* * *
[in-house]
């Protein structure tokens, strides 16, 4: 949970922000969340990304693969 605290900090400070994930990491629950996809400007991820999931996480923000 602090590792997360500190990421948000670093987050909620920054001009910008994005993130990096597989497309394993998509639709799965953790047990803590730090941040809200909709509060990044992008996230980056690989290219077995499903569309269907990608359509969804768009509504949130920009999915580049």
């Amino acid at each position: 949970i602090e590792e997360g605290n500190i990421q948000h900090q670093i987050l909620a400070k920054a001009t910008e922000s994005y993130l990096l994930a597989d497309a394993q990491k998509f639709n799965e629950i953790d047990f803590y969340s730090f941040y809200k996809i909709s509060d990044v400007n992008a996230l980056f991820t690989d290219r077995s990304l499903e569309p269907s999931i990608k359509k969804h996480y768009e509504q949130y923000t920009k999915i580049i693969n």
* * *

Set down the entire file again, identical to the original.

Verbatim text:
[in-house]
């Protein structure tokens, strides 16, 4: 949970922000969340990304693969 605290900090400070994930990491629950996809400007991820999931996480923000 602090590792997360500190990421948000670093987050909620920054001009910008994005993130990096597989497309394993998509639709799965953790047990803590730090941040809200909709509060990044992008996230980056690989290219077995499903569309269907990608359509969804768009509504949130920009999915580049």
């Amino acid at each position: 949970i602090e590792e997360g605290n500190i990421q948000h900090q670093i987050l909620a400070k920054a001009t910008e922000s994005y993130l990096l994930a597989d497309a394993q990491k998509f639709n799965e629950i953790d047990f803590y969340s730090f941040y809200k996809i909709s509060d990044v400007n992008a996230l980056f991820t690989d290219r077995s990304l499903e569309p269907s999931i990608k359509k969804h996480y768009e509504q949130y923000t920009k999915i580049i693969n």